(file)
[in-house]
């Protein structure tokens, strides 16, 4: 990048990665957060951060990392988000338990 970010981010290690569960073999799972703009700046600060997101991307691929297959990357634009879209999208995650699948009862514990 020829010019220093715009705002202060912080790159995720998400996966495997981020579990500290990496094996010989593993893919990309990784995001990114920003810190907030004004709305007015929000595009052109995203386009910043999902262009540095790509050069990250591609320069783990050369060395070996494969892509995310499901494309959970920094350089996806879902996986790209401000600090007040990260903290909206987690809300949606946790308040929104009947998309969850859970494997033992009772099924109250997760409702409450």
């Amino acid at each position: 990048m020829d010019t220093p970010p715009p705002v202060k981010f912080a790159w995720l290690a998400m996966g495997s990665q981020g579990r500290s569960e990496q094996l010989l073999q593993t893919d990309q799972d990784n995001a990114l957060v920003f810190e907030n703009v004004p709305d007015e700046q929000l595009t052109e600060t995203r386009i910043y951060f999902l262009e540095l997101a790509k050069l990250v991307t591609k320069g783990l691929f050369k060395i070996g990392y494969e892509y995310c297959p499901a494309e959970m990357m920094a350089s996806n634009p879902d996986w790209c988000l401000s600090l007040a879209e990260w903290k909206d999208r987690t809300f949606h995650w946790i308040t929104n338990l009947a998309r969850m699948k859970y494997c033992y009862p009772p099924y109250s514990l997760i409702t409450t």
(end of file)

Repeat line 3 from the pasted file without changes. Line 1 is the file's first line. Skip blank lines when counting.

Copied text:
């Amino acid at each position: 990048m020829d010019t220093p970010p715009p705002v202060k981010f912080a790159w995720l290690a998400m996966g495997s990665q981020g579990r500290s569960e990496q094996l010989l073999q593993t893919d990309q799972d990784n995001a990114l957060v920003f810190e907030n703009v004004p709305d007015e700046q929000l595009t052109e600060t995203r386009i910043y951060f999902l262009e540095l997101a790509k050069l990250v991307t591609k320069g783990l691929f050369k060395i070996g990392y494969e892509y995310c297959p499901a494309e959970m990357m920094a350089s996806n634009p879902d996986w790209c988000l401000s600090l007040a879209e990260w903290k909206d999208r987690t809300f949606h995650w946790i308040t929104n338990l009947a998309r969850m699948k859970y494997c033992y009862p009772p099924y109250s514990l997760i409702t409450t």